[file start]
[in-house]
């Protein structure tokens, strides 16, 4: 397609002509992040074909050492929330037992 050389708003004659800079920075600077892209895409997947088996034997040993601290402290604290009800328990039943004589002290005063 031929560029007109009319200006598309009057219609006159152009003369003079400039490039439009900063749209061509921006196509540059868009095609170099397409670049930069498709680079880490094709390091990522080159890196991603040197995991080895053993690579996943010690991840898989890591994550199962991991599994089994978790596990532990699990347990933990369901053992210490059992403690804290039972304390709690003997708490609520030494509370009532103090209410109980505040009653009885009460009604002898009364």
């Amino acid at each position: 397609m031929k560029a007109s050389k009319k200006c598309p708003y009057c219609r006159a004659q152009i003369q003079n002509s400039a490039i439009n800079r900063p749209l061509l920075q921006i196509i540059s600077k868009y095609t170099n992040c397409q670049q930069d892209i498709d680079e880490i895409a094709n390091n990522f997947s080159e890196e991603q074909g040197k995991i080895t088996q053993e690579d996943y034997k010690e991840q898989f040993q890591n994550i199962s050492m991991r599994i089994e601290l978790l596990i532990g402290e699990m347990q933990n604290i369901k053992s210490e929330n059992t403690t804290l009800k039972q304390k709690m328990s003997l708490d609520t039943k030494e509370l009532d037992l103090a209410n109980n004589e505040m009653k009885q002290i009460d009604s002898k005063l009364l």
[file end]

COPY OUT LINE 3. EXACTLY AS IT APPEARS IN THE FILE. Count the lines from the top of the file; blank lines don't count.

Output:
């Amino acid at each position: 397609m031929k560029a007109s050389k009319k200006c598309p708003y009057c219609r006159a004659q152009i003369q003079n002509s400039a490039i439009n800079r900063p749209l061509l920075q921006i196509i540059s600077k868009y095609t170099n992040c397409q670049q930069d892209i498709d680079e880490i895409a094709n390091n990522f997947s080159e890196e991603q074909g040197k995991i080895t088996q053993e690579d996943y034997k010690e991840q898989f040993q890591n994550i199962s050492m991991r599994i089994e601290l978790l596990i532990g402290e699990m347990q933990n604290i369901k053992s210490e929330n059992t403690t804290l009800k039972q304390k709690m328990s003997l708490d609520t039943k030494e509370l009532d037992l103090a209410n109980n004589e505040m009653k009885q002290i009460d009604s002898k005063l009364l």